Keep the lines of communication open across your organization and you’ll keep unlocking new potential.
4. Be Painfully Specific
One reason brands have gotten burned in the past is because brands and influencers have completely different assumptions.
Take a look at the following chart and see how an influencer and a brand may interpret the same line item differently.
|Contract Verbiage||Influencer Assumes||Brand Assumes|
|Blog post about XYZ Brand||2 sentences is fine||The whole article is about me|
|Facebook post||I’ll write about my overall experience and hashtag the brand and use whatever my favorite picture from the trip is||The picture will be of my brand and the caption will be all about me|
|Instagram post||I’ll do a few stories||I’m expecting a Feed post|
|Tag XYZ Brand||Should I tag the corporate brand or the individual establishment? I’ll just pick!||Tag the one I want!|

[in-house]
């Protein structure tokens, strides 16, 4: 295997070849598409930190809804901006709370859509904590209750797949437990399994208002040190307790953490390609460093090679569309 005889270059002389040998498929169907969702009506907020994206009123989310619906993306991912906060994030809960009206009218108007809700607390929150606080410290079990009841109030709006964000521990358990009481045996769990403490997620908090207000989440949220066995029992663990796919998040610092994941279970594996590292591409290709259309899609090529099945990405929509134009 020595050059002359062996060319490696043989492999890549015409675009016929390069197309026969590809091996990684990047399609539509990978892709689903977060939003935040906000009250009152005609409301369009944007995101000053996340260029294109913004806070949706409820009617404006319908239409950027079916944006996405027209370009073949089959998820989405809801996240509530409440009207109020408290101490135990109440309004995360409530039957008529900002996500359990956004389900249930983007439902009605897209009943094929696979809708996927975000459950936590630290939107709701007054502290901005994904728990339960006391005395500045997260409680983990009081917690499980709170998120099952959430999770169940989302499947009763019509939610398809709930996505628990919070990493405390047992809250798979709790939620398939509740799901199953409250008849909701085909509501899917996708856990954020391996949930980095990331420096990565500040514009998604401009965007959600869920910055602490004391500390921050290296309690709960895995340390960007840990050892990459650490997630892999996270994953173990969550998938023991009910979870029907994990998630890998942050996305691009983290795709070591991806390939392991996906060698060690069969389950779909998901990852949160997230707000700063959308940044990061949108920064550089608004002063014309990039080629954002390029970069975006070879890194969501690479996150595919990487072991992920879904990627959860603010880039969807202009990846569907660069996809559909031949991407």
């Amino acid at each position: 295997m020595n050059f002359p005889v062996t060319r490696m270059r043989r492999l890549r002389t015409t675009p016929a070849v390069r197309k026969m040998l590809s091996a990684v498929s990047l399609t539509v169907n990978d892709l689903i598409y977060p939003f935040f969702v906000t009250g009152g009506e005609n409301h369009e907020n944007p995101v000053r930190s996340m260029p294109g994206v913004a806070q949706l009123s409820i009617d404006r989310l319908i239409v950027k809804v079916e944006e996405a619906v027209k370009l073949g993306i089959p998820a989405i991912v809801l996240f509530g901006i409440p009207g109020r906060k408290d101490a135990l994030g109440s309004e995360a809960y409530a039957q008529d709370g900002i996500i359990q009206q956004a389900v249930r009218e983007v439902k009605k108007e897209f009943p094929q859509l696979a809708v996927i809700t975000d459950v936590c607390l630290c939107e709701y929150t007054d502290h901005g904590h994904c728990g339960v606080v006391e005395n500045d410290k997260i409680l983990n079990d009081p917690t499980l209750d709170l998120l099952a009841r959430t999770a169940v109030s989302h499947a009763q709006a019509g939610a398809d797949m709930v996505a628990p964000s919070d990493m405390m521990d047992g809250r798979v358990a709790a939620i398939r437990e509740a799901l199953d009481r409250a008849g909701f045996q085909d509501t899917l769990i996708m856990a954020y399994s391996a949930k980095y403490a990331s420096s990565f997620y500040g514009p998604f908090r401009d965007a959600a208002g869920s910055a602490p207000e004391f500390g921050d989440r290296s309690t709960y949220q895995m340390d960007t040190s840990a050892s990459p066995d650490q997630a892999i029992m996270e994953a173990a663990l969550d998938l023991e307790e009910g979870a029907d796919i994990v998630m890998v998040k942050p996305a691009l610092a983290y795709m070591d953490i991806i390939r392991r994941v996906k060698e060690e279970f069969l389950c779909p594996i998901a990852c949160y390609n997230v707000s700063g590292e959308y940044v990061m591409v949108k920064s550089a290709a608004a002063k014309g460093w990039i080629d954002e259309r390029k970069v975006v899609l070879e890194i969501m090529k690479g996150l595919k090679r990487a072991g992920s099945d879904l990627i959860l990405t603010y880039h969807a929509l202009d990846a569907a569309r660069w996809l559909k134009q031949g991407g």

You can see how the lack of detail leaves room for interpretation. That ultimately results in the brand not having their expectations met.
To avoid these pitfalls, go into great detail in your contracts, even including what you would otherwise believe to “go without saying.”
Be sure to also include any main message points that are important to your brand. Even if your brand has a defining characteristic, never assume your influencer will write about that unless you explicitly tell them.
When you’re watching every dollar, it’s vital you’re positioning your expectations to be met, if not exceeded.
Post-Campaign Wrap-Up: Internal PR
Influencer marketing may be an enigma to your colleagues who are not directly involved. Despite this, they may have a hand in whether or not you have the financial support to pursue future collaborations.
So it’s important to be able to articulate a campaign’s success in a fashion that resonates with your internal stakeholders.
To prove just how successful your campaign was, compile a report or presentation that shares the following:
- The objective. This lets your company know your campaign was strategically aligned with what the rest of the organization is working on.
- About the influencer. Emphasize their audience demographics and psychographics, to once again show how this campaign is strategically aligned with organizational priorities.